Dr David Smith, Chair, Sefton LMC

Prescribing Optimisation Form

This month’s edition of the Chair’s Bulletin is dedicated to the new outpatient Prescribing Optimisation Feedback Form.

Colleagues may recall that earlier this year, Sefton LMC wrote to all local NHS providers to advise that from 2nd August 2023, we would be asking Sefton GP practices to reject all unsatisfactory prescribing requests using a dedicated form, sent to a dedicated email address at each provider.

This created quite a furore, particularly our stipulation that a 14-day supply of any new medication should be prescribed by the outpatient service itself.

Following a discussion at the North Mersey Primary-Secondary Care Interface Group, Sefton LMC agreed to pause the initiative to allow time for outpatient providers to introduce the necessary governance, for further debate about the duration of outpatient prescriptions, & to work with the ICB/ our neighbouring LMCs to adopt one pushback process across the North Mersey footprint.

Sefton LMC is delighted that this has resulted in an ICB-approved outpatient Prescribing Optimisation Feedback Form – this should have been uploaded to your EMIS systems & be ready for use (if not, we have attached it to this email) – of note, we have agreed to pause the 14-day supply stipulation for the time being to focus on the safety & quality of outpatient prescribing.

The central communications about this form have been limited so we would like to take this opportunity to share a simple guide to using the form, & to ask that all Sefton GP Practices start doing so as a matter of routine from Monday 4th December 2023 – thank you in anticipation of your support.


Step 1 – When to use the form

As you will see when you open the form, there are 12 reasons why you might wish to send the form – you can select 1 or more reasons for each medication.  We would like to draw you attention to the following:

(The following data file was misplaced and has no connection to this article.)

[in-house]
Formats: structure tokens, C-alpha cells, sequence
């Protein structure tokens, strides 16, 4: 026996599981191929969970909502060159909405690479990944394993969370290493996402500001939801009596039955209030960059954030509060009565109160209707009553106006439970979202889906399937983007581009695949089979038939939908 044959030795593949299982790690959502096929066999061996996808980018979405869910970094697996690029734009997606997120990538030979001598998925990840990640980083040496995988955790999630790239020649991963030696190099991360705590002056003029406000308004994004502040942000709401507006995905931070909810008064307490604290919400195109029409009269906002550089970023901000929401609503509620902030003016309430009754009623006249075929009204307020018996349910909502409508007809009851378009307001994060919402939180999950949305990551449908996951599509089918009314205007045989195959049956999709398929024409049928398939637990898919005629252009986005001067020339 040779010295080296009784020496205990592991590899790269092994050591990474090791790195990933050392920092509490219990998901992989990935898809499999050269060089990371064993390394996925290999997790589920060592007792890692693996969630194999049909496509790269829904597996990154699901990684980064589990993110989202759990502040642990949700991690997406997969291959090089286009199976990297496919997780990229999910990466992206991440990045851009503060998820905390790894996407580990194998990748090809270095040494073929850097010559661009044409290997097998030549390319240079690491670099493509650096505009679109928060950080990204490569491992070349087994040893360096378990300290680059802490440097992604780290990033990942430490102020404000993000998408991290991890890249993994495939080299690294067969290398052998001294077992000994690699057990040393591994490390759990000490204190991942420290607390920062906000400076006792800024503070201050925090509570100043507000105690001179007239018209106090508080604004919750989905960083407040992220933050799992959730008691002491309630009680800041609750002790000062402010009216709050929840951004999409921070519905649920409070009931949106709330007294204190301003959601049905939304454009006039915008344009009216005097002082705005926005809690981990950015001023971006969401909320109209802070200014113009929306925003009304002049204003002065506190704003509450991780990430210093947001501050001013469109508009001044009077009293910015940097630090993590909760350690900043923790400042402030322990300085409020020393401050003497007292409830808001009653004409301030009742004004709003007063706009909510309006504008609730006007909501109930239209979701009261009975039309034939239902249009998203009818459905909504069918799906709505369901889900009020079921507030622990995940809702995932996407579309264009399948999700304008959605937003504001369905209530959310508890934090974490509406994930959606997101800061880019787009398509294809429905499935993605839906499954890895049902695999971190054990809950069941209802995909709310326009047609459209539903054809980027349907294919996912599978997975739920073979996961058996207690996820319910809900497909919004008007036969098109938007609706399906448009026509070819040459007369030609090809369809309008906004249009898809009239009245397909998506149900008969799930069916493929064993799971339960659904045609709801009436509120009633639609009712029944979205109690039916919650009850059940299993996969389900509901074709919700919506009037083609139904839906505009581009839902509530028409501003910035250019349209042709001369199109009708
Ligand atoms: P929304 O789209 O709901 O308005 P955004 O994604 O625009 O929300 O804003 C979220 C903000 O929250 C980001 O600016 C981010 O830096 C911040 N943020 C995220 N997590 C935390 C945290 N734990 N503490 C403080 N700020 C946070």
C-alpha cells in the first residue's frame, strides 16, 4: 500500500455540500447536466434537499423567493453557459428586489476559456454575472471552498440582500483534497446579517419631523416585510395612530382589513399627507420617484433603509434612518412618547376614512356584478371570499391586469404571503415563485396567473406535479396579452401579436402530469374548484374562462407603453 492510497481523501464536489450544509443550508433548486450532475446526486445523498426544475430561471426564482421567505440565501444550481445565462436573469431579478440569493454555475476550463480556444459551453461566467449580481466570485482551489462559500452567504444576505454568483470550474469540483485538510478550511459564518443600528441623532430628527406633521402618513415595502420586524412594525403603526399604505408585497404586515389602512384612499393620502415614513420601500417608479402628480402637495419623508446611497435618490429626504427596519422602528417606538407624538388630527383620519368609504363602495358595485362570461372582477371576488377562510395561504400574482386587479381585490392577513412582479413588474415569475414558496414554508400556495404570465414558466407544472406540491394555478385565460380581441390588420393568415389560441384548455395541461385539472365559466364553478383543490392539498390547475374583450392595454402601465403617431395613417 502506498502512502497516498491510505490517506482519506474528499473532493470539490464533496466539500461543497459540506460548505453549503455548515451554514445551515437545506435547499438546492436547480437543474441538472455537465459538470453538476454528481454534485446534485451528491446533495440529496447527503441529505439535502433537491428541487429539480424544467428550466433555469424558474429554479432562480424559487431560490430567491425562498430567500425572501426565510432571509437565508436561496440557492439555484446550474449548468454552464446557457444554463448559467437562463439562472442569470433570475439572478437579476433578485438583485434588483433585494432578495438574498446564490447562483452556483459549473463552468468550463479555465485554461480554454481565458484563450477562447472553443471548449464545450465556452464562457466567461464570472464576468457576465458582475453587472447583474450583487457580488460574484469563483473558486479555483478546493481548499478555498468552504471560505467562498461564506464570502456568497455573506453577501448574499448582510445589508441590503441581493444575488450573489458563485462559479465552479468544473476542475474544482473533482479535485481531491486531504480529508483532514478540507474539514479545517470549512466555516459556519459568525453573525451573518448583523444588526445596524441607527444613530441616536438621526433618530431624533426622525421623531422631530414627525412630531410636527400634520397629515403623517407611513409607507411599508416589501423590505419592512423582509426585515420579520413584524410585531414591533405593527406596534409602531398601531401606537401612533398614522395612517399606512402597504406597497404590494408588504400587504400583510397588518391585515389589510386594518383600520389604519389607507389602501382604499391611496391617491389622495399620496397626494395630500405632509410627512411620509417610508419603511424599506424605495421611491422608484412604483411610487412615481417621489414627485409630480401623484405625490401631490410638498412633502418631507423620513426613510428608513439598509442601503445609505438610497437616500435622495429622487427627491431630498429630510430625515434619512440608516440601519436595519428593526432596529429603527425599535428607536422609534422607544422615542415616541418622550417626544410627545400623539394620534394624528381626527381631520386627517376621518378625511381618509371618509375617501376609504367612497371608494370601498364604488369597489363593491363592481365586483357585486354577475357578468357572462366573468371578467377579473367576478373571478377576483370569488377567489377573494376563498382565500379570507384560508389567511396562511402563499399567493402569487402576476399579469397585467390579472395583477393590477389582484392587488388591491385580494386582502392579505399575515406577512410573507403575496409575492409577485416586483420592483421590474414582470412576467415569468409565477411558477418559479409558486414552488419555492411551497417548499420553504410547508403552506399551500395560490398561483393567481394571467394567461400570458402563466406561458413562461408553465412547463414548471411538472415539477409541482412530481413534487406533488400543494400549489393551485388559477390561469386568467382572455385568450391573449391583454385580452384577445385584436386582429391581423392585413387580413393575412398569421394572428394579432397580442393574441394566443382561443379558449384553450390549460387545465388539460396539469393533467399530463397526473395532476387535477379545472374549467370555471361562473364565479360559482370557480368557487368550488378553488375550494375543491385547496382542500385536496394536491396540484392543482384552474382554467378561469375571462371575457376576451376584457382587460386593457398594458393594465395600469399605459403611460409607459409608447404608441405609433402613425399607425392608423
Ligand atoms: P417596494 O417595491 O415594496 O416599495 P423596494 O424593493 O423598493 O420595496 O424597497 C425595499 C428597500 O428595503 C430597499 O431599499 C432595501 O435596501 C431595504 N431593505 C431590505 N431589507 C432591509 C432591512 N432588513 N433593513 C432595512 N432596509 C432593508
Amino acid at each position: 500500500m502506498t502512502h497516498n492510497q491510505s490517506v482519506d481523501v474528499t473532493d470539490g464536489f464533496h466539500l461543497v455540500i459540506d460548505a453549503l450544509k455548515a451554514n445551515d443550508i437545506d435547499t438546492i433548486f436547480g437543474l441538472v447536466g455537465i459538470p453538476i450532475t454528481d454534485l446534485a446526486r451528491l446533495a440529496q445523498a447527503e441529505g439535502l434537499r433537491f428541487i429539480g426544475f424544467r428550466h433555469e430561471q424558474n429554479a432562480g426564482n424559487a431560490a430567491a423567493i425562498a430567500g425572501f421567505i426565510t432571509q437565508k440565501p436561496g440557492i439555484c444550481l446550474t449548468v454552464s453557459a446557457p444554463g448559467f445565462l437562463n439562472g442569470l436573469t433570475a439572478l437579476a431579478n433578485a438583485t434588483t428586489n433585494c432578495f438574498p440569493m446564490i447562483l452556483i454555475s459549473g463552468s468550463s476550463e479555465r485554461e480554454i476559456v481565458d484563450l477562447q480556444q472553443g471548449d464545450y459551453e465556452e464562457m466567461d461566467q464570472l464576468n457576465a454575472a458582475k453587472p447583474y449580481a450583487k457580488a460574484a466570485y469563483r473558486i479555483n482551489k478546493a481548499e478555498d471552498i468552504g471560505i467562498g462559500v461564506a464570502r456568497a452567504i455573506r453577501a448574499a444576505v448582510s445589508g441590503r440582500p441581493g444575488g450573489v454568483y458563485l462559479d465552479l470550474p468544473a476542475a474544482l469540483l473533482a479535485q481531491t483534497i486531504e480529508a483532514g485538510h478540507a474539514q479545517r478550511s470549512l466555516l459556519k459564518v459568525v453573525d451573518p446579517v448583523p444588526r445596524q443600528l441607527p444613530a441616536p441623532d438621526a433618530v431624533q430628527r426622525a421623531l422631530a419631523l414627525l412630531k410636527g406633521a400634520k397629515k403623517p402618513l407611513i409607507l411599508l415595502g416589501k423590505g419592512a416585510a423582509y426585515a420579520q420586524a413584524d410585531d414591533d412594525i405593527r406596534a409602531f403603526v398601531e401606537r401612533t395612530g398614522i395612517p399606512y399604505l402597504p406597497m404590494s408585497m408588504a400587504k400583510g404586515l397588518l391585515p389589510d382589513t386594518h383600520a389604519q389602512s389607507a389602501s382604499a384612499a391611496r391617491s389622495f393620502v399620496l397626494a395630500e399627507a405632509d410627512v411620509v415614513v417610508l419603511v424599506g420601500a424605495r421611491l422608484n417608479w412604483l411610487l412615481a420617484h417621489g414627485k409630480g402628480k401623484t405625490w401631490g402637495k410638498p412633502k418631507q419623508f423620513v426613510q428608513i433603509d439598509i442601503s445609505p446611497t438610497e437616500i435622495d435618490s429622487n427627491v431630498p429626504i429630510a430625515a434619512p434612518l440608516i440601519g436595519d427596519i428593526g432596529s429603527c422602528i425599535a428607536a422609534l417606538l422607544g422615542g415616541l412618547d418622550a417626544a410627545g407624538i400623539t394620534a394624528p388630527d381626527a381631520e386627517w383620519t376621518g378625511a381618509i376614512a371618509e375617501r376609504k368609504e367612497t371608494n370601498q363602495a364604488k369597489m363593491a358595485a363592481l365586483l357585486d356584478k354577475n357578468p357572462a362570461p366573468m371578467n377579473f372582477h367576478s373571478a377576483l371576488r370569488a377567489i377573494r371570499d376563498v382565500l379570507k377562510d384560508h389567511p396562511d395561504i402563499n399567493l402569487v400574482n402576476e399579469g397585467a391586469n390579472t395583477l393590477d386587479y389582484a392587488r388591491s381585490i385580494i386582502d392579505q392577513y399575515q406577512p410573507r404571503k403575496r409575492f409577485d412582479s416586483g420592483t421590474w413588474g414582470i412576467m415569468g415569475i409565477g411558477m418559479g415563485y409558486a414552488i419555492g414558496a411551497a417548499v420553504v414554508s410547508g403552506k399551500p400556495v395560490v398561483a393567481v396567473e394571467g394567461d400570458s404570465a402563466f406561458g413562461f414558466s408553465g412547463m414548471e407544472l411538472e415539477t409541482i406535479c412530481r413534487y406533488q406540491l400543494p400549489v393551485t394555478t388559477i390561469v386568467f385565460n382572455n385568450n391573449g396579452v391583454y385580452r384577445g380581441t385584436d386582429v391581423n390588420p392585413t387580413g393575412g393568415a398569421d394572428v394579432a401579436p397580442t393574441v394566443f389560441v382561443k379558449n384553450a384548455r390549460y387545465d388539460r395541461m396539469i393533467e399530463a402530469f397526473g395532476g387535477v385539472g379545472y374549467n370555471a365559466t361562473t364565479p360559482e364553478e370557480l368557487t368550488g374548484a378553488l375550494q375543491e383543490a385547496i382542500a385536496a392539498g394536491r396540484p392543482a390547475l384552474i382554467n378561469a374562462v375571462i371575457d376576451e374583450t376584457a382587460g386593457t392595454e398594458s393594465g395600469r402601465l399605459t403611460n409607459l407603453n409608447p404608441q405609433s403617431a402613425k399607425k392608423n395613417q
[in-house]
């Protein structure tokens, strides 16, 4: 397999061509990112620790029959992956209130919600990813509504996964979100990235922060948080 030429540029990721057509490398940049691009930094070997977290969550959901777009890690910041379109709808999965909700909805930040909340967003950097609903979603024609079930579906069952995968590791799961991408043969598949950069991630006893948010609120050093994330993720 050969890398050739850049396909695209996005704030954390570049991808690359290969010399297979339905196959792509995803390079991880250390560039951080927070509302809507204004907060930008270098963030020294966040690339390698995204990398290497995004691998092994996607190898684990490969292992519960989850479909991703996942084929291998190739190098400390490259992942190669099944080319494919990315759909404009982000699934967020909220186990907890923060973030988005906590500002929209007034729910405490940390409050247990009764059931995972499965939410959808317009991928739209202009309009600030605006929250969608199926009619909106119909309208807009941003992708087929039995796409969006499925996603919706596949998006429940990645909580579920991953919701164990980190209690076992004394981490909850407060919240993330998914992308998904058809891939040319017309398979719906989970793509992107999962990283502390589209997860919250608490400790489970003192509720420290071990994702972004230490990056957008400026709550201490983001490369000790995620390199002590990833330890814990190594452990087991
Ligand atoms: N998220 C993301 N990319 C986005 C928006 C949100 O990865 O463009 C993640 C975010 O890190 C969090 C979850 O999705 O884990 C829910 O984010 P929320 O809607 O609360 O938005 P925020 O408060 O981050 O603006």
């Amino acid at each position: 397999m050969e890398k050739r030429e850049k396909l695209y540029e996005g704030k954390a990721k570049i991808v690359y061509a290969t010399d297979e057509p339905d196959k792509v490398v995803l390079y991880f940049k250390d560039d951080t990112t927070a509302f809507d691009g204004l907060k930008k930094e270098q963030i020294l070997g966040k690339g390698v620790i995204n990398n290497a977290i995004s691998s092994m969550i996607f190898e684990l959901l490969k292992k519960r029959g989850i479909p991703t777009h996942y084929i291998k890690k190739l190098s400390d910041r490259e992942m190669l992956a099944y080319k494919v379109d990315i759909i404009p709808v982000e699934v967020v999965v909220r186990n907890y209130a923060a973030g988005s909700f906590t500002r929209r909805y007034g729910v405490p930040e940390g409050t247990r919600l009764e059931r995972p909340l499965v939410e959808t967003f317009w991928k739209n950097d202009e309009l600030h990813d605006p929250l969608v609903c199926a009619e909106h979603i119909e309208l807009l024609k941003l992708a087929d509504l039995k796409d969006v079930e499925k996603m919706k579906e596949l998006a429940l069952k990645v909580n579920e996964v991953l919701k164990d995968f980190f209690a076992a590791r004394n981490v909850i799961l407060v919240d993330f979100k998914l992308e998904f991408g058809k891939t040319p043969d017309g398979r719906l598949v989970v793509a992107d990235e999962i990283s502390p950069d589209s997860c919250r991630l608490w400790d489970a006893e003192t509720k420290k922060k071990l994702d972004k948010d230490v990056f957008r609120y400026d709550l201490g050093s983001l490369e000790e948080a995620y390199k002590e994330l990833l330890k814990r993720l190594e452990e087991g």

No. (7) This item is a short-term prescription (28 days or less) so it should be prescribed by the service recommending it.

This means the majority of acute prescription requests can be rejected.

No. (8) This item requires monitoring or titration within the first 14 days & the service recommending it has not arranged these.

e.g. The initiation or up titration of an ACE inhibitor/ ARB medication.

No. (9) We require clarification that the recommendation to prescribe this item has been discussed with the responsible clinician.

Please select this for requests by advanced practitioners or junior doctors where it is not clear that the consultant has supervised the request.

No. (10) We have not received a timely outpatient letter detailing what the   patient has been told about the following:

  • Indications/intended benefits
  • Common & serious potential side effects
  • Monitoring & follow up required.

So we should not be accepting anything less than “I have advised this patient to commence amlodipine to improve their blood pressure; I have advised them of the common & serious potential side effects, in particular… and I have advised them to contact their GP practice to arrange a repeat blood pressure check in 1 month; please add this to their repeat prescription list.”

No. (11) We have been asked to select an item from a list of options but we feel the service recommending this is better placed to do so.

A common example is when a neurologist asks us to initiate one of a selection of medications for migraine prophylaxis.

The form is only to be used for outpatient prescription requests – it has been approved by all local NHS trusts but you are at liberty to use it for requests made by others, e.g. non-NHS provider outpatient departments if you wish.